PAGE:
Your needs aren't being met

When you enter into a relationship, you bring yourself in your entirety. You bring your past, your present, and what you hope for yourself, as well as your hope for the partnership to the equation. You also bring your emotional needs, as does your partner. One of the elements of a healthy relationship is not only having your needs met by your partner, but you meeting their needs as well. It comes with the territory of being in relationship. But if these needs aren't met, then there's an issue — especially if the reason behind this is steeped in apathy.

"When your needs remain unaddressed or unmet, it is natural for the hurt that ensues to transition into resentment, irritation, annoyance, or anger," relationship psychologist Kate Balestrieri, Psy.D., CSAT-S told Mind Body Green. "Anger is Mama Nature's way of ensuring we don't let people disrespect or take advantage of us ... When someone's needs are not being adequately tended to, most people may put up a stink initially. But if their emotional needs remain unmet, it is only natural they would begin to retreat their investment in that person."

It's difficult to meet — or even want to meet — someone's needs when you've started to mentally check out of the relationship. As Balestrieri points out, it's hard to want to continue to invest in someone and something when people feel unfulfilled. Relationships are an investment of time, effort, energy, and compromise. When you remove that, it's safe to assume it's not working out.

You don't make time for each other

As much as it's essential that each partner have alone time, because two people can't flourish together if they can't flourish on their own, there is such a thing as too much time apart. It's one thing if the time apart is because of work obligations, a long-distance relationship, or similar things that can make being together tricky. But if the reason for not being together is because you're no longer making time for each other, then that's a whole other can of worms.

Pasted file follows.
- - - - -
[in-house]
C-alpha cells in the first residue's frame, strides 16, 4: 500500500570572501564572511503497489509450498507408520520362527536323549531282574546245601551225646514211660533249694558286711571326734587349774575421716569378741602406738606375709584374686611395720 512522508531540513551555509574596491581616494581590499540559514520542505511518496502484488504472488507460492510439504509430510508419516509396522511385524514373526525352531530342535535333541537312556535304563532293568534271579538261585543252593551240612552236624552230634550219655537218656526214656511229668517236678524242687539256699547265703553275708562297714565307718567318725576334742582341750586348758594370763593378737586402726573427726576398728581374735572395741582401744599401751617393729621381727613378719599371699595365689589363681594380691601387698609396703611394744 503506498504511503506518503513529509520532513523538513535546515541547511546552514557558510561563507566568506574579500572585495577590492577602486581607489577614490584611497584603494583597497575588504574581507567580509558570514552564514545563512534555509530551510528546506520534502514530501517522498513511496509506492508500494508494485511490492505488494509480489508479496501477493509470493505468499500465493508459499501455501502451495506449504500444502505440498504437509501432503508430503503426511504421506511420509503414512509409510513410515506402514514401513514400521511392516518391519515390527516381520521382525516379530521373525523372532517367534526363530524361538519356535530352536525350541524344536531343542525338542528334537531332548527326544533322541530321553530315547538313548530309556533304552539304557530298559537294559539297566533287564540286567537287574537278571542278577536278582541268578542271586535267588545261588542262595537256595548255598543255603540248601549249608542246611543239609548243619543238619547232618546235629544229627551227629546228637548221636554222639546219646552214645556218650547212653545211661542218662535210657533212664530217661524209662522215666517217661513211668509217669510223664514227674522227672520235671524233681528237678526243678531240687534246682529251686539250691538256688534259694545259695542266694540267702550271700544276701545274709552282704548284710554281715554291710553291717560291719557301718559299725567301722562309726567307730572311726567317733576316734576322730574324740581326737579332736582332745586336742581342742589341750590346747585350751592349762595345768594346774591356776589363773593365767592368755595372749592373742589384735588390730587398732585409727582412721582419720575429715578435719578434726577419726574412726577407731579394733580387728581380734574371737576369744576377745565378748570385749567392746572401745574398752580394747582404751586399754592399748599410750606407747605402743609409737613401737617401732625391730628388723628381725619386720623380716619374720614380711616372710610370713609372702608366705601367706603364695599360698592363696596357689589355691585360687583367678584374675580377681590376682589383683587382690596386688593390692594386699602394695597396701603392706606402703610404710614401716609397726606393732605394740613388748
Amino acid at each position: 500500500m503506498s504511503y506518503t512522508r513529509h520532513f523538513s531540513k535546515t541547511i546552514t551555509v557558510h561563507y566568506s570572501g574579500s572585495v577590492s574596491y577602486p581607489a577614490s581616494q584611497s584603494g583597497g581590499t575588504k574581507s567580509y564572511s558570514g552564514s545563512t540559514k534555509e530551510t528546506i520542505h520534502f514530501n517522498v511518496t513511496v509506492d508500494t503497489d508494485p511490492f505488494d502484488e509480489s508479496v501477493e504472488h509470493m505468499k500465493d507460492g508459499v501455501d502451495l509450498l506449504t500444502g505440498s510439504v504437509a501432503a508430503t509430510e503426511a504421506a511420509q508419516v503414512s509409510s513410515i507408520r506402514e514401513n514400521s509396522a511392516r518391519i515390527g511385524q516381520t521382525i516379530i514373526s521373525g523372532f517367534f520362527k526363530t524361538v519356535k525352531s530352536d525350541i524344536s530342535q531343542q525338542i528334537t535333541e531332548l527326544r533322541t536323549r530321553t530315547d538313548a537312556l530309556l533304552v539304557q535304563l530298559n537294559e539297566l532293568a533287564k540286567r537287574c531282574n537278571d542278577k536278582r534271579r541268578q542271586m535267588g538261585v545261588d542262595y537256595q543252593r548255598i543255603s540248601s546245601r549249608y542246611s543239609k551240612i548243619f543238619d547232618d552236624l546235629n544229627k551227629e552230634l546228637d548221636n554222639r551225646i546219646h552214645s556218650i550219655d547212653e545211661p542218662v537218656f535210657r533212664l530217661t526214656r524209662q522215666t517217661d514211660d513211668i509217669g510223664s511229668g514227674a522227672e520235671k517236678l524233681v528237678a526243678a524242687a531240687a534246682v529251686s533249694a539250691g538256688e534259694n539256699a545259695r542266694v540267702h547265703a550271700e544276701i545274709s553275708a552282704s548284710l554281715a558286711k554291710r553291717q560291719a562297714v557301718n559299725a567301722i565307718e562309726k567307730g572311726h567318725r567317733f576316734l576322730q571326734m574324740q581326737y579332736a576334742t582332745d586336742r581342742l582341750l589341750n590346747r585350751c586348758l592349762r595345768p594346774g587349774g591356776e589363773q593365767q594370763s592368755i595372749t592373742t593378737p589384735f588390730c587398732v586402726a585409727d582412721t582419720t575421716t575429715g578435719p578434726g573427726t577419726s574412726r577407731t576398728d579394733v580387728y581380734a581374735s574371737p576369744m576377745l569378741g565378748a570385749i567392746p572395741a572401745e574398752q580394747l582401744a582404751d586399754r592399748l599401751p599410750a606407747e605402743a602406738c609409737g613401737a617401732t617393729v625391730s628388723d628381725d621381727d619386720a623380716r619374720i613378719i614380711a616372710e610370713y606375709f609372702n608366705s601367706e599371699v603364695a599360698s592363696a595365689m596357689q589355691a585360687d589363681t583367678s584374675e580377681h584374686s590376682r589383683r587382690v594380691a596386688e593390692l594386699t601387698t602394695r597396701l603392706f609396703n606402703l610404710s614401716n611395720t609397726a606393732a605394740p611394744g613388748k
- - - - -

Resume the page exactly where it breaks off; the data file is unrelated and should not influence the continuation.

It's also not just about the time together, but how you spend it. You may think watching Netflix together on the couch counts, but it really doesn't. According to a 1995 study published in the Journal of Social and Personal Relationships, the amount of time a couple spends together doesn't have much bearing on relationship satisfaction. What does have an impact on relationship satisfaction is how that time is spent together. In not creating quality time to spend with each other, you lose even more connectedness and the space between you and your partner grows.

You don't talk about the future

If you've been with someone long enough, there should be a discussion about the future — that is if you hope to have one together. But if the long-term is never brought up or it was brought up in the early days and it's no longer something that's discussed, then what exactly are you doing? People, for the most part, get into relationships so they can evolve and grow with someone else.

"If you have been together for at least ... a year and a half and have not talked about future plans for progressing the relationship, that's not a good sign," life coach Kali Rogers told Bustle. "If your partner is not discussing future endeavors with you, chances are they aren't completely invested for the long haul."

While it's normal to have days where you can't see yourself with your partner, if those days are more often than not, that's your signal that you're wasting your time and their time. If there's no desire for a future together, then there's no point in hanging onto the relationship. It's better to cut your losses and say adieu.